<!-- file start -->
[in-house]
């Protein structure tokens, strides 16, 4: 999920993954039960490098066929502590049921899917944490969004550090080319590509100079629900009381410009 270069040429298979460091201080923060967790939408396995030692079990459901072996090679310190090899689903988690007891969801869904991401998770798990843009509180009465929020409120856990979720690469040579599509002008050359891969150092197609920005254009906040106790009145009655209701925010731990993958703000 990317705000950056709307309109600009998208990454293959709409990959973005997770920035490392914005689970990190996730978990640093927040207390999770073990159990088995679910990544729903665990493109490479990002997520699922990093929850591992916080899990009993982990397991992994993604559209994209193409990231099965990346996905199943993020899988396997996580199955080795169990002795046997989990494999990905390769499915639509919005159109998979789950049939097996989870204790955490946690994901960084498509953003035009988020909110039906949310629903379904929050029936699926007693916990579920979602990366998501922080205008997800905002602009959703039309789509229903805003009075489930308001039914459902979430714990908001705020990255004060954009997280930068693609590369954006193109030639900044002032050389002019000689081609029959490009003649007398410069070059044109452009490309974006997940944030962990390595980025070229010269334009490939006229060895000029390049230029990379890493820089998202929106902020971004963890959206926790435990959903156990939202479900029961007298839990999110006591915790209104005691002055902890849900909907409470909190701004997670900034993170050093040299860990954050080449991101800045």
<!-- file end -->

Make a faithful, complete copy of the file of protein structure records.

[in-house]
């Protein structure tokens, strides 16, 4: 999920993954039960490098066929502590049921899917944490969004550090080319590509100079629900009381410009 270069040429298979460091201080923060967790939408396995030692079990459901072996090679310190090899689903988690007891969801869904991401998770798990843009509180009465929020409120856990979720690469040579599509002008050359891969150092197609920005254009906040106790009145009655209701925010731990993958703000 990317705000950056709307309109600009998208990454293959709409990959973005997770920035490392914005689970990190996730978990640093927040207390999770073990159990088995679910990544729903665990493109490479990002997520699922990093929850591992916080899990009993982990397991992994993604559209994209193409990231099965990346996905199943993020899988396997996580199955080795169990002795046997989990494999990905390769499915639509919005159109998979789950049939097996989870204790955490946690994901960084498509953003035009988020909110039906949310629903379904929050029936699926007693916990579920979602990366998501922080205008997800905002602009959703039309789509229903805003009075489930308001039914459902979430714990908001705020990255004060954009997280930068693609590369954006193109030639900044002032050389002019000689081609029959490009003649007398410069070059044109452009490309974006997940944030962990390595980025070229010269334009490939006229060895000029390049230029990379890493820089998202929106902020971004963890959206926790435990959903156990939202479900029961007298839990999110006591915790209104005691002055902890849900909907409470909190701004997670900034993170050093040299860990954050080449991101800045």